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News & Events - Archived News
November 8, 2005

University to Start Eau Claire Angel Fund

Companies founded by recent graduates to benefit


In a novel attempt to retain educated professionals and support local entrepreneurship, the University of Wisconsin-Eau Claire Foundation is launching an angel fund that will invest in companies that are founded by recent graduates and located in the Chippewa Valley.

The Blugold Angel Fund already has commitments of $90,000 - $10,000 each from nine contributors - and hopes to make its first investment next summer, said Ray Hughes, director of the UW-Eau Claire business college's entrepreneur program and an organizer of the new fund.

"Wisconsin needs early-stage capital and it needs strong connections between universities and business, and the UW-Eau Claire effort combines both," said Tom Hefty, a health care and government relations attorney at Reinhart Boerner Van Deuren and co-chairman of the Governor's Economic Growth Council.

The Blugold fund encourages alumni and donors to make tax-deductible contributions to the foundation, which then invests in university-related companies and recycles the returns. It's a unique model, said Charles Hoslet, managing director of corporate relations at the University of Wisconsin-Madison.

The UW-Eau Claire Foundation is seeking as many as 16 more contributors to give $10,000 each to the Blugold fund, so it will have $250,000 to deploy at a rate of $50,000 a year, foundation president Carole Halberg said.

Contributors will be on an advisory board that reviews proposals and chooses investments from among Chippewa Valley companies started by entrepreneurs who graduated from UW-Eau Claire in the last five years, Hughes said. The contributors will hold their first meeting next week to discuss issues such as whether they'll take seats on their companies' boards and other logistics, he said.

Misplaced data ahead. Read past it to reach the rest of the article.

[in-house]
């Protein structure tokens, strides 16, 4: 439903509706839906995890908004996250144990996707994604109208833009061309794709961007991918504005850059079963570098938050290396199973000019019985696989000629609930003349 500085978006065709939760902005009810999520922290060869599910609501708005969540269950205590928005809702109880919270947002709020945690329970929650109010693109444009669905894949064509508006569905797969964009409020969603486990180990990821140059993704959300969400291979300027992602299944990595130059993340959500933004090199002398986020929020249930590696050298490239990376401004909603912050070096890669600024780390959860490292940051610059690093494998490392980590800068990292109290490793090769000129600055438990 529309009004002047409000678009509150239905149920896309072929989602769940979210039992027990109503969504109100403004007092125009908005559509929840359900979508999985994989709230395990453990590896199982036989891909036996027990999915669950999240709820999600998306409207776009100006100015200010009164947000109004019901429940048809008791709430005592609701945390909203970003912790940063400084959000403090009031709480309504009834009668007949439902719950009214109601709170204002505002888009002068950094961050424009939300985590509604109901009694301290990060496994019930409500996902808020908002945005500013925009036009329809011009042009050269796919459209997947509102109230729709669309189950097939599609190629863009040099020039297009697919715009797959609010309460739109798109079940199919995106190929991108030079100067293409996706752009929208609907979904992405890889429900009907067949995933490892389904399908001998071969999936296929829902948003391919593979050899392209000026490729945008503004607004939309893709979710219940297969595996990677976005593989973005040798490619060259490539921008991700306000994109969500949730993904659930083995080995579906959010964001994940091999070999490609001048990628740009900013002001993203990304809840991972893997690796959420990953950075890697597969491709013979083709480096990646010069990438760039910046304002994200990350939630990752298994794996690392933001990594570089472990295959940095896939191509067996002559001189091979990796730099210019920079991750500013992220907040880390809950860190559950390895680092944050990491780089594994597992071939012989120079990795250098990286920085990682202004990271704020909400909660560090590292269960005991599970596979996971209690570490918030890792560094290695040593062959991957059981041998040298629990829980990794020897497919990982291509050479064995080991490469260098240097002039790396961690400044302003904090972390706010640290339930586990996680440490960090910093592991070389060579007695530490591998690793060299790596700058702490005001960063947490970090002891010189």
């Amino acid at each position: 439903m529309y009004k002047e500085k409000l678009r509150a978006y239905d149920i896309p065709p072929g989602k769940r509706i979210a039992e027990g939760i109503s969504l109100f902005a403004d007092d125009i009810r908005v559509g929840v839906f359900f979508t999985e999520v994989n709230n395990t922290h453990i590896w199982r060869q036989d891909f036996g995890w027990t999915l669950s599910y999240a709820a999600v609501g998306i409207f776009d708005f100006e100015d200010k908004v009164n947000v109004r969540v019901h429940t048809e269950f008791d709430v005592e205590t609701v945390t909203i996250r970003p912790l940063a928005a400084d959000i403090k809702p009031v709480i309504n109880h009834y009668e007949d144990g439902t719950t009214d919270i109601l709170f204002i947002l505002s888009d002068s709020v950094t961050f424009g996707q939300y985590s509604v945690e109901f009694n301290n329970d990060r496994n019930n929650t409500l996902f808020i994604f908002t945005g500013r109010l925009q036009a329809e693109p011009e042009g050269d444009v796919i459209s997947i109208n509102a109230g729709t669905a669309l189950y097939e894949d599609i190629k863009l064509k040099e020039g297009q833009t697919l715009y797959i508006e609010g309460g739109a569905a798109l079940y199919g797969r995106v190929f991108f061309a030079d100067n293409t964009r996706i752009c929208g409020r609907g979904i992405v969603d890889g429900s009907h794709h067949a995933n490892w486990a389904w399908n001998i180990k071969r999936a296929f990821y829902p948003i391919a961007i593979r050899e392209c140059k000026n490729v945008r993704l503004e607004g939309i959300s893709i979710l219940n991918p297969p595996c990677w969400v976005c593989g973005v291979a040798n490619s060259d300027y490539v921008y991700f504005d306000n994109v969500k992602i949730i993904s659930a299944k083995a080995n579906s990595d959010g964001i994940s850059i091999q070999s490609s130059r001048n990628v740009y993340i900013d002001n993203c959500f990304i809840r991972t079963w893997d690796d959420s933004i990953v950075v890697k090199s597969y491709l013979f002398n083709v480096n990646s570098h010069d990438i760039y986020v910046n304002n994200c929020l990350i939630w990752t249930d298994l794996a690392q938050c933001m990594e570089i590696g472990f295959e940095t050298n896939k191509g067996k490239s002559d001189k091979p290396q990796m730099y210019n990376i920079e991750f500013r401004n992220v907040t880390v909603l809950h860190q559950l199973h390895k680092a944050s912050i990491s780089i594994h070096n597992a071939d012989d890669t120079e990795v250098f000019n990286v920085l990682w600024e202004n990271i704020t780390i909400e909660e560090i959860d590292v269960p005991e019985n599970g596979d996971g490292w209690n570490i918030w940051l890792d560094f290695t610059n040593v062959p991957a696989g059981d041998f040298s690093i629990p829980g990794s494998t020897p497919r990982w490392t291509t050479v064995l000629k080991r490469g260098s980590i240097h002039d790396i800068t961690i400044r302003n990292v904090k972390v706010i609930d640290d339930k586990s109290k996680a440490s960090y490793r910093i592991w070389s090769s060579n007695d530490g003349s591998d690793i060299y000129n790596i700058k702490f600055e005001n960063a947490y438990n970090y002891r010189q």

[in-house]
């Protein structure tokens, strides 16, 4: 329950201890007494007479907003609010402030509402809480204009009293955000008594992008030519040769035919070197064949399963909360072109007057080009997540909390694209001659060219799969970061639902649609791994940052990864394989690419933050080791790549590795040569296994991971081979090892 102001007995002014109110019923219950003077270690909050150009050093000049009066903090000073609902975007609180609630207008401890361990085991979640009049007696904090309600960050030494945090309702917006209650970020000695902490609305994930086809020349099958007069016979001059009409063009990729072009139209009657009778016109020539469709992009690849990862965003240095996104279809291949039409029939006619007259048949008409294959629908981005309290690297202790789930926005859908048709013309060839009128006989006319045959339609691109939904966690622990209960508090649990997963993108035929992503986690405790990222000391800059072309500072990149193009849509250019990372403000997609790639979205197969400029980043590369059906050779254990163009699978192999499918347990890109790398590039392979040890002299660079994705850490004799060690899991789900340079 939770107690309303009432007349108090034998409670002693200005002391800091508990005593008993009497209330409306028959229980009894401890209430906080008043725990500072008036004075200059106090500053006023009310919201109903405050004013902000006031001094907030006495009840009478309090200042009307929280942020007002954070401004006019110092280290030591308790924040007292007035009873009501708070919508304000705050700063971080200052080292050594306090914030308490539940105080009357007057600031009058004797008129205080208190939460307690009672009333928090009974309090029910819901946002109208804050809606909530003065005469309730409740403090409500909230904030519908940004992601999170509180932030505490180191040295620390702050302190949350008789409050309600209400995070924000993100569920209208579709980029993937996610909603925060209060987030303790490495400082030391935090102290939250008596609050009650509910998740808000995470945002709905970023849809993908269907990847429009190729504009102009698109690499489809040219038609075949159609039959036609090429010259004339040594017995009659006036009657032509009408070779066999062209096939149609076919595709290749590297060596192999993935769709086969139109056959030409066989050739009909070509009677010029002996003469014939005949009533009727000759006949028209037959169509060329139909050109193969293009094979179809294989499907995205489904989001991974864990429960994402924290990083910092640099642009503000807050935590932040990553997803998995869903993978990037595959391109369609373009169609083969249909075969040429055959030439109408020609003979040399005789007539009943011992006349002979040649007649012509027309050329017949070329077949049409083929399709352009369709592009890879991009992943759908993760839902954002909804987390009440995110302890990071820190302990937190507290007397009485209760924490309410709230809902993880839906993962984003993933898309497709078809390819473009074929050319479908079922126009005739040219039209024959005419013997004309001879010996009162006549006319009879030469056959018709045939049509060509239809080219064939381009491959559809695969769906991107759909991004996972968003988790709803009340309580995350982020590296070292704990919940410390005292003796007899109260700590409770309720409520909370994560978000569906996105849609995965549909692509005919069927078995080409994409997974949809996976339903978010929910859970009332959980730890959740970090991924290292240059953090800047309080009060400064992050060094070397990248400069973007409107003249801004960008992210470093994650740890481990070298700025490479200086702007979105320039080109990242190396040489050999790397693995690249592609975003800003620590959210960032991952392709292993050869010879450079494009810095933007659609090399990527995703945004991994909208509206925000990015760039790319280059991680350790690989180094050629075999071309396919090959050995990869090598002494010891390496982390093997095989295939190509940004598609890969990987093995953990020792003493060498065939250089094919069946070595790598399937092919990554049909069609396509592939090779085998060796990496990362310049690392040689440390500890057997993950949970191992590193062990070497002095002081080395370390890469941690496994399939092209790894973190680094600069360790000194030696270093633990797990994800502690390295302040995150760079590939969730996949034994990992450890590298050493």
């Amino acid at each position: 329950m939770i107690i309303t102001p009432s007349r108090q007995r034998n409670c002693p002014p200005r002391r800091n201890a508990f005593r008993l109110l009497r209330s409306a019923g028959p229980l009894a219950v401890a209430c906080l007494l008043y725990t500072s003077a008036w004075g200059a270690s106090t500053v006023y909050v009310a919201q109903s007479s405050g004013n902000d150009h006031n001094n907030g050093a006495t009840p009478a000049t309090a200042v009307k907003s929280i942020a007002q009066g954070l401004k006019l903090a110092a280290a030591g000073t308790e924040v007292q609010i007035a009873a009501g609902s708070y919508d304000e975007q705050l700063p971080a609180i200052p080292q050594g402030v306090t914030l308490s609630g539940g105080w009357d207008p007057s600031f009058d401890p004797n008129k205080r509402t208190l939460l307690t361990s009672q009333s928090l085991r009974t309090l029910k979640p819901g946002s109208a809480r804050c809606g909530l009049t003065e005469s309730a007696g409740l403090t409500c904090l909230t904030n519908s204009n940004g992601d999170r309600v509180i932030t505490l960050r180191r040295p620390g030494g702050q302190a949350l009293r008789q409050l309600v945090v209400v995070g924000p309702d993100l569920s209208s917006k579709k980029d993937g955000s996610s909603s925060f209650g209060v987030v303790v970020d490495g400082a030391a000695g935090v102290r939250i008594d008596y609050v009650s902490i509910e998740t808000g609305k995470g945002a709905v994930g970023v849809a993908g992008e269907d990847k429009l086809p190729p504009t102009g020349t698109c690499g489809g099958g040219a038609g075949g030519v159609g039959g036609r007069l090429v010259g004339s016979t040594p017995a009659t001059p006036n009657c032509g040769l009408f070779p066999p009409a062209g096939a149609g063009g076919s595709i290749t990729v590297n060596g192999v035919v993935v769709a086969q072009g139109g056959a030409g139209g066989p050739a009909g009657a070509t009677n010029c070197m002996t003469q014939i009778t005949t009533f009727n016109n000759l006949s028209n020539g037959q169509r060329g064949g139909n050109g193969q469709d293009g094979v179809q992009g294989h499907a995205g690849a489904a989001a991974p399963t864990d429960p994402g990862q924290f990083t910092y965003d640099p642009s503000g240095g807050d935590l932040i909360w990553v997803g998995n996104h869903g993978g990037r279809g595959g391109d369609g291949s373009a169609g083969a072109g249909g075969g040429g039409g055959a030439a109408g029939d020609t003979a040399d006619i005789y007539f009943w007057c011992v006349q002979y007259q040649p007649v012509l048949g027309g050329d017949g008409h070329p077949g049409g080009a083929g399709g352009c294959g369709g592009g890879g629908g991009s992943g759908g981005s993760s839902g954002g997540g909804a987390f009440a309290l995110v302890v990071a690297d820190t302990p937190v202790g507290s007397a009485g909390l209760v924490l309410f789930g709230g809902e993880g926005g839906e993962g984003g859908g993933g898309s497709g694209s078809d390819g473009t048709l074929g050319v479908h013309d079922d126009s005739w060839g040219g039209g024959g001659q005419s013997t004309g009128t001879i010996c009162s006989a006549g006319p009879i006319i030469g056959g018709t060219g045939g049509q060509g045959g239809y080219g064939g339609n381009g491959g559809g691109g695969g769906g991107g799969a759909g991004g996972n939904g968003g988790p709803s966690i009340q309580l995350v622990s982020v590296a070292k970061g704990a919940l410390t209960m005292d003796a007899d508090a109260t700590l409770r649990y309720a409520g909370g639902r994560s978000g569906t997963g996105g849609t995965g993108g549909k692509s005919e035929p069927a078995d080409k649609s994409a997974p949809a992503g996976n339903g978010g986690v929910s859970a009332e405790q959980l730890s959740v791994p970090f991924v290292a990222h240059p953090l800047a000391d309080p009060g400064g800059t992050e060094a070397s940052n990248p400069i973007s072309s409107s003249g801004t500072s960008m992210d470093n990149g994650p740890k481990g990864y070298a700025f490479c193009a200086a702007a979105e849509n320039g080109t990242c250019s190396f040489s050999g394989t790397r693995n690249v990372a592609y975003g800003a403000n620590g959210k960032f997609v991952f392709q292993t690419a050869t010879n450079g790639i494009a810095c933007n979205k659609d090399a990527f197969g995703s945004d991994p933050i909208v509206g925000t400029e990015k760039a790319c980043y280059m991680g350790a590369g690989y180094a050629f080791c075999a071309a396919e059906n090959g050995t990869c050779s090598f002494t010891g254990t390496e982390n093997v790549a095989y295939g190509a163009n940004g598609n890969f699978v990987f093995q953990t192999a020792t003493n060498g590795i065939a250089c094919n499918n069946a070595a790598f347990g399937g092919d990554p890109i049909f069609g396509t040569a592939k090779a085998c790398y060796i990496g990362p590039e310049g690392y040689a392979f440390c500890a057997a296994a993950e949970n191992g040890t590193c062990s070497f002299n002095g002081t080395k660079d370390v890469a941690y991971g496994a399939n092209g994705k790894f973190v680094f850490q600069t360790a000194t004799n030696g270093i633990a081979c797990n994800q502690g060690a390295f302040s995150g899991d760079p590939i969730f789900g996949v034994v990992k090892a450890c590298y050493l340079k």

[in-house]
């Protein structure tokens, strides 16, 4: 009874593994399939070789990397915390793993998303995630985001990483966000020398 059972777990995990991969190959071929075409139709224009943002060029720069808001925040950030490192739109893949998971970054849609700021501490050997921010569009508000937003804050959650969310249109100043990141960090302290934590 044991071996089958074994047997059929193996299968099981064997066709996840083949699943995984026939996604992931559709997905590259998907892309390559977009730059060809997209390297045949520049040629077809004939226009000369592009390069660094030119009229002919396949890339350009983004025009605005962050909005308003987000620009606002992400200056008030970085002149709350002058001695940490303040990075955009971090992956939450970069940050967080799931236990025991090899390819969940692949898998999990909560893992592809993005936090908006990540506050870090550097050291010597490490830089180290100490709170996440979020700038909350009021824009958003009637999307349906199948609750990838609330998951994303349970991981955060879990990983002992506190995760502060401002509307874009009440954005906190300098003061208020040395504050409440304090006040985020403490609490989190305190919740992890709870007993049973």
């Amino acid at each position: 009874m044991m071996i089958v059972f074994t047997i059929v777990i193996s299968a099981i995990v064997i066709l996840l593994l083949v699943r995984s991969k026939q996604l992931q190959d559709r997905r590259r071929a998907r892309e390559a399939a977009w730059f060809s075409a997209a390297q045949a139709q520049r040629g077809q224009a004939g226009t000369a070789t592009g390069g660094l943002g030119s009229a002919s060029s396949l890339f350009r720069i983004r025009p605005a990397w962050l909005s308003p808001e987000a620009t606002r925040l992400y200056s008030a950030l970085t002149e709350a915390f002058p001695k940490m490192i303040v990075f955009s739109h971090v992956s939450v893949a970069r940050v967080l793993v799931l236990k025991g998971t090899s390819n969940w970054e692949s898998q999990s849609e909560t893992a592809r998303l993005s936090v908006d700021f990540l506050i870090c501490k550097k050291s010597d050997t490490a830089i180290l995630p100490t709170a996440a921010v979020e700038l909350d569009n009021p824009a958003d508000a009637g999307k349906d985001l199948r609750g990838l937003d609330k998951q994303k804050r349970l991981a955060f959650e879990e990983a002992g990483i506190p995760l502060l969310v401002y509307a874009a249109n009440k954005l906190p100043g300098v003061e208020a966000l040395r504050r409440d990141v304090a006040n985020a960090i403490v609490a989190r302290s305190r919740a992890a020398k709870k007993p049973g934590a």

The Blugold fund will target growth businesses likely to create jobs in areas such as manufacturing and technology, rather than service businesses such as restaurants and bars, Hughes said.

It will likely invest at least $25,000 in each business, with the hope the company can leverage the initial investment into more funding opportunities, he said.

The fund's organizers and others said they aren't aware of any similar university-affiliated angel funds in the state.

UW-Madison's patenting and licensing arm, the Wisconsin Alumni Research Foundation, makes investments in start-ups, but the school does not have an angel investment fund, Hoslet said.

"The idea of the university, or an organization closely affiliated with the university, serving as a means for UW-Madison alumni and donors to invest in university-related start-up or spin off companies is something that's being looked at, but no definite plans are being made at this time," Hoslet said.

Marquette University has an angel network - one of the biggest in the state in terms of members - but it isn't organized as a fund, said Tim Keane, Marquette's entrepreneur in residence and director of the Marquette Golden Angels network.

The Blugold fund is a "creative form of philanthropy with a natural constituency," said Michael Knetter, the dean of UW-Madison's business school who earned his undergraduate degree at UW-Eau Claire.

The fund is also a challenge to other endowment funds in the state, as far as Hefty is concerned.

"Hopefully, this will spur other colleges and foundations in Wisconsin to look at similar models," he said.

- Used with permission of Milwaukee Journal Sentinel, from "University to start Eau Claire angel fund", Kathleen Gallagher, November 5, 2005; permission conveyed through Copyright Clearance Center, Inc.